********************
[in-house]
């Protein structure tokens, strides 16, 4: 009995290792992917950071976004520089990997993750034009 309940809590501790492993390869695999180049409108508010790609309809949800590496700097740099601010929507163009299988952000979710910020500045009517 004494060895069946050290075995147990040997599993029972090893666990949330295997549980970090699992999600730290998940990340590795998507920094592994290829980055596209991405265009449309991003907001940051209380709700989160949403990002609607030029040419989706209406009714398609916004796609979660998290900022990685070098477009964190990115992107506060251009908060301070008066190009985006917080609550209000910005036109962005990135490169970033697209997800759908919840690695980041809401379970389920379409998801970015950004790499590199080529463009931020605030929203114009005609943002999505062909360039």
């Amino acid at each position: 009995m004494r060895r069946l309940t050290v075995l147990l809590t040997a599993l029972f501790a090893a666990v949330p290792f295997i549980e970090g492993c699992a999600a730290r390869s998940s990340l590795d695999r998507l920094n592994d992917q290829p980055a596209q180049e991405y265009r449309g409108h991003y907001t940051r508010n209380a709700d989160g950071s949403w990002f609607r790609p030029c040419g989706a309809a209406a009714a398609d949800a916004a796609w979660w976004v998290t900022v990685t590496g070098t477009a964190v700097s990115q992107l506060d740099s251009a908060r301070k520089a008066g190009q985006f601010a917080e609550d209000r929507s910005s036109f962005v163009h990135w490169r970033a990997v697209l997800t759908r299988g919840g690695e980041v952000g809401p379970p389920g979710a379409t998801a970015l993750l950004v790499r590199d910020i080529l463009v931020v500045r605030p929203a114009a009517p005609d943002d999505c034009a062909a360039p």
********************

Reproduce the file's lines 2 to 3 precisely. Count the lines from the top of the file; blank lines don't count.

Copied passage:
């Protein structure tokens, strides 16, 4: 009995290792992917950071976004520089990997993750034009 309940809590501790492993390869695999180049409108508010790609309809949800590496700097740099601010929507163009299988952000979710910020500045009517 004494060895069946050290075995147990040997599993029972090893666990949330295997549980970090699992999600730290998940990340590795998507920094592994290829980055596209991405265009449309991003907001940051209380709700989160949403990002609607030029040419989706209406009714398609916004796609979660998290900022990685070098477009964190990115992107506060251009908060301070008066190009985006917080609550209000910005036109962005990135490169970033697209997800759908919840690695980041809401379970389920379409998801970015950004790499590199080529463009931020605030929203114009005609943002999505062909360039």
């Amino acid at each position: 009995m004494r060895r069946l309940t050290v075995l147990l809590t040997a599993l029972f501790a090893a666990v949330p290792f295997i549980e970090g492993c699992a999600a730290r390869s998940s990340l590795d695999r998507l920094n592994d992917q290829p980055a596209q180049e991405y265009r449309g409108h991003y907001t940051r508010n209380a709700d989160g950071s949403w990002f609607r790609p030029c040419g989706a309809a209406a009714a398609d949800a916004a796609w979660w976004v998290t900022v990685t590496g070098t477009a964190v700097s990115q992107l506060d740099s251009a908060r301070k520089a008066g190009q985006f601010a917080e609550d209000r929507s910005s036109f962005v163009h990135w490169r970033a990997v697209l997800t759908r299988g919840g690695e980041v952000g809401p379970p389920g979710a379409t998801a970015l993750l950004v790499r590199d910020i080529l463009v931020v500045r605030p929203a114009a009517p005609d943002d999505c034009a062909a360039p």